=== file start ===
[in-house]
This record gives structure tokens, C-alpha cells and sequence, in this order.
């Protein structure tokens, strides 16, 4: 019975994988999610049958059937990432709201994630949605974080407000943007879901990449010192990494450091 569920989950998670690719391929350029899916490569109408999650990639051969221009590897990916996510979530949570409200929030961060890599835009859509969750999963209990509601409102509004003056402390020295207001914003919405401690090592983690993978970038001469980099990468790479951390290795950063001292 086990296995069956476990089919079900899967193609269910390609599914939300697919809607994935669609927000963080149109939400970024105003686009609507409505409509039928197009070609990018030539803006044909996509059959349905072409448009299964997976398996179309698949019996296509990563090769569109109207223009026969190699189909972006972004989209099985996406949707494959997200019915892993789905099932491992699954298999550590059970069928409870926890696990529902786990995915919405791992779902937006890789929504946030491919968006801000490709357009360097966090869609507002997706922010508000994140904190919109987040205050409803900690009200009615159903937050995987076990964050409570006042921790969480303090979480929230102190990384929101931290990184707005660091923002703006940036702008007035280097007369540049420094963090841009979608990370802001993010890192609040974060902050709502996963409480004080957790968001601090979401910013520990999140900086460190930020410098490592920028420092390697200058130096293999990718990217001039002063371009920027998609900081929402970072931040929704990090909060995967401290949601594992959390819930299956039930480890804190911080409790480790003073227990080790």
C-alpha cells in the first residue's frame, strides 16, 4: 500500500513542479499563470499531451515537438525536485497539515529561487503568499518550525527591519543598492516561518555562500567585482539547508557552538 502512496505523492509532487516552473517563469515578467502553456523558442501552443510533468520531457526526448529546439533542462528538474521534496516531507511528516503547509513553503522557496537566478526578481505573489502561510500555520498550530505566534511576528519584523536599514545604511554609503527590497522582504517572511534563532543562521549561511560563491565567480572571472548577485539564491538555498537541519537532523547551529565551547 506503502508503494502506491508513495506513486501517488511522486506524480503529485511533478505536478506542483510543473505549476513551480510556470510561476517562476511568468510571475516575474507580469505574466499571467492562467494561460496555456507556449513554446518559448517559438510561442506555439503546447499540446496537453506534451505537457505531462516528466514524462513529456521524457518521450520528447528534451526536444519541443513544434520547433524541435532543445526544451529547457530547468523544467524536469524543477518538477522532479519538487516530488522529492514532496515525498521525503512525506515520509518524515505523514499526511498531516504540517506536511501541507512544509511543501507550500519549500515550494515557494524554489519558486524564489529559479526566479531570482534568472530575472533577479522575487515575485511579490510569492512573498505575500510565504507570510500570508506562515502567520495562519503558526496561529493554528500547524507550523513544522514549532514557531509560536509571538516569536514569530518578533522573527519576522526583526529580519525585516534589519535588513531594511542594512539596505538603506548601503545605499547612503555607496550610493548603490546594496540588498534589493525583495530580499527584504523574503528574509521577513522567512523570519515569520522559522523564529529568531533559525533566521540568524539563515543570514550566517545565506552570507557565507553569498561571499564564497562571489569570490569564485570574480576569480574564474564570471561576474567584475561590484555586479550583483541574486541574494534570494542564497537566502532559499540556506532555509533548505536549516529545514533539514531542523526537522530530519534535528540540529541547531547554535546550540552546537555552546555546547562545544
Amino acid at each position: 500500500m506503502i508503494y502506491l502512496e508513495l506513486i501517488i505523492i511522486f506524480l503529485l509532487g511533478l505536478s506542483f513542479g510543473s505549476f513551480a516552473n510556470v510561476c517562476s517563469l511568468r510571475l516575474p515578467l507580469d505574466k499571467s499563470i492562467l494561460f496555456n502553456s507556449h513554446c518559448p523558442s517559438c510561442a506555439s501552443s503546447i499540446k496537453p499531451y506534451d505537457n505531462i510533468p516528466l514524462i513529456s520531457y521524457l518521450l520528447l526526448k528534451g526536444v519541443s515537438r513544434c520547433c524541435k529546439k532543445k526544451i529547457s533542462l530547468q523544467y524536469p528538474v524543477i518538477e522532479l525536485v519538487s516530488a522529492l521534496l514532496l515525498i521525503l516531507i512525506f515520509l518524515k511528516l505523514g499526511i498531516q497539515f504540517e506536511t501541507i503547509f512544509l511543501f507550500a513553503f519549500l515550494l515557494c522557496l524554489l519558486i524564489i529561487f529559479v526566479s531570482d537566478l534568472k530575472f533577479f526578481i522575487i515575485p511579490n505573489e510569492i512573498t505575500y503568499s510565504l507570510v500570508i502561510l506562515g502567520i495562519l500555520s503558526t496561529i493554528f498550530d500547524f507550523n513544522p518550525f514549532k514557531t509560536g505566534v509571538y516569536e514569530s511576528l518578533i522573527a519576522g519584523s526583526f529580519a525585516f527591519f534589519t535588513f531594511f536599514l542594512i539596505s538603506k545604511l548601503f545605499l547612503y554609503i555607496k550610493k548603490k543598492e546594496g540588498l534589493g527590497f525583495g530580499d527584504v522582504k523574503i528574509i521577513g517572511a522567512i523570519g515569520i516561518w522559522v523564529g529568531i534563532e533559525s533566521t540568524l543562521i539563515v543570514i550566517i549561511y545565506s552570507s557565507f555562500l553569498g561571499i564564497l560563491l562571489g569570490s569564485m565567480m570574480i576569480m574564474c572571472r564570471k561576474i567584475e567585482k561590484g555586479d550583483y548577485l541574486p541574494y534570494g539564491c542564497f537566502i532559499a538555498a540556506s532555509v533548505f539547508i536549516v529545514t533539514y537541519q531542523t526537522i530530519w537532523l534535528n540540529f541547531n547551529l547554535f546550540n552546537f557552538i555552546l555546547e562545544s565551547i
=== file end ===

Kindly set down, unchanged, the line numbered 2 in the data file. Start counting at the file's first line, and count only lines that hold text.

This record gives structure tokens, C-alpha cells and sequence, in this order.